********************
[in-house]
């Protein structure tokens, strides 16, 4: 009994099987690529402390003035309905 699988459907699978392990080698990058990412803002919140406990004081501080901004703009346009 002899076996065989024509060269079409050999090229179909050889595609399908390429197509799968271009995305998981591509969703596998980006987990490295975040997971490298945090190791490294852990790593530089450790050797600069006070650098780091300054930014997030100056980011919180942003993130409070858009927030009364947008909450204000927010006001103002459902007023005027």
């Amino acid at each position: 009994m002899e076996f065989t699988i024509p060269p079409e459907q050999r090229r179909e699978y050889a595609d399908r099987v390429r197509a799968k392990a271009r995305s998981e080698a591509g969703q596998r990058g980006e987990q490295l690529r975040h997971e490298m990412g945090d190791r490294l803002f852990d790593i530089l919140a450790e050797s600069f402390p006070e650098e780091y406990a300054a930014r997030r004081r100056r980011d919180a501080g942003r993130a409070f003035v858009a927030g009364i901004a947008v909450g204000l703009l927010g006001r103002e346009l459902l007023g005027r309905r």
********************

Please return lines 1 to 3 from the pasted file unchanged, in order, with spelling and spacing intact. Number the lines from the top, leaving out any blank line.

[in-house]
């Protein structure tokens, strides 16, 4: 009994099987690529402390003035309905 699988459907699978392990080698990058990412803002919140406990004081501080901004703009346009 002899076996065989024509060269079409050999090229179909050889595609399908390429197509799968271009995305998981591509969703596998980006987990490295975040997971490298945090190791490294852990790593530089450790050797600069006070650098780091300054930014997030100056980011919180942003993130409070858009927030009364947008909450204000927010006001103002459902007023005027």
């Amino acid at each position: 009994m002899e076996f065989t699988i024509p060269p079409e459907q050999r090229r179909e699978y050889a595609d399908r099987v390429r197509a799968k392990a271009r995305s998981e080698a591509g969703q596998r990058g980006e987990q490295l690529r975040h997971e490298m990412g945090d190791r490294l803002f852990d790593i530089l919140a450790e050797s600069f402390p006070e650098e780091y406990a300054a930014r997030r004081r100056r980011d919180a501080g942003r993130a409070f003035v858009a927030g009364i901004a947008v909450g204000l703009l927010g006001r103002e346009l459902l007023g005027r309905r």